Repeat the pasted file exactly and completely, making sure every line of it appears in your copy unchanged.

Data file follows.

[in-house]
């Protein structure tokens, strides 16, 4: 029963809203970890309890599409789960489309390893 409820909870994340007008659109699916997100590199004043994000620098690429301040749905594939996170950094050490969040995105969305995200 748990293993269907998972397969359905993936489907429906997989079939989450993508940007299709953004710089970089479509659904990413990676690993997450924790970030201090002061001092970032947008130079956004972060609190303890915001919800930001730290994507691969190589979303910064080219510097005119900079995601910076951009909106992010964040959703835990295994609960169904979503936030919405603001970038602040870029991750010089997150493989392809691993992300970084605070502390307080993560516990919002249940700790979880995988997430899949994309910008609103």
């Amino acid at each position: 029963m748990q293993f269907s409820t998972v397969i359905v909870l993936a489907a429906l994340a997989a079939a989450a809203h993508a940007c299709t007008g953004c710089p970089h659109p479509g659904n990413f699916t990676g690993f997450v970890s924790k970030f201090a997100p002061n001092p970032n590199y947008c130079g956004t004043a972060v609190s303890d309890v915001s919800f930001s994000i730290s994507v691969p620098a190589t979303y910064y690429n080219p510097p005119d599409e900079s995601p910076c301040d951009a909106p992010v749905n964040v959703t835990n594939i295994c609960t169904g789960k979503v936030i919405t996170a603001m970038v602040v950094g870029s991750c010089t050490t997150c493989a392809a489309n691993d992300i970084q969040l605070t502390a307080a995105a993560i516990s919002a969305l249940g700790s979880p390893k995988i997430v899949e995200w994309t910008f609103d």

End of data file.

[in-house]
């Protein structure tokens, strides 16, 4: 029963809203970890309890599409789960489309390893 409820909870994340007008659109699916997100590199004043994000620098690429301040749905594939996170950094050490969040995105969305995200 748990293993269907998972397969359905993936489907429906997989079939989450993508940007299709953004710089970089479509659904990413990676690993997450924790970030201090002061001092970032947008130079956004972060609190303890915001919800930001730290994507691969190589979303910064080219510097005119900079995601910076951009909106992010964040959703835990295994609960169904979503936030919405603001970038602040870029991750010089997150493989392809691993992300970084605070502390307080993560516990919002249940700790979880995988997430899949994309910008609103």
């Amino acid at each position: 029963m748990q293993f269907s409820t998972v397969i359905v909870l993936a489907a429906l994340a997989a079939a989450a809203h993508a940007c299709t007008g953004c710089p970089h659109p479509g659904n990413f699916t990676g690993f997450v970890s924790k970030f201090a997100p002061n001092p970032n590199y947008c130079g956004t004043a972060v609190s303890d309890v915001s919800f930001s994000i730290s994507v691969p620098a190589t979303y910064y690429n080219p510097p005119d599409e900079s995601p910076c301040d951009a909106p992010v749905n964040v959703t835990n594939i295994c609960t169904g789960k979503v936030i919405t996170a603001m970038v602040v950094g870029s991750c010089t050490t997150c493989a392809a489309n691993d992300i970084q969040l605070t502390a307080a995105a993560i516990s919002a969305l249940g700790s979880p390893k995988i997430v899949e995200w994309t910008f609103d």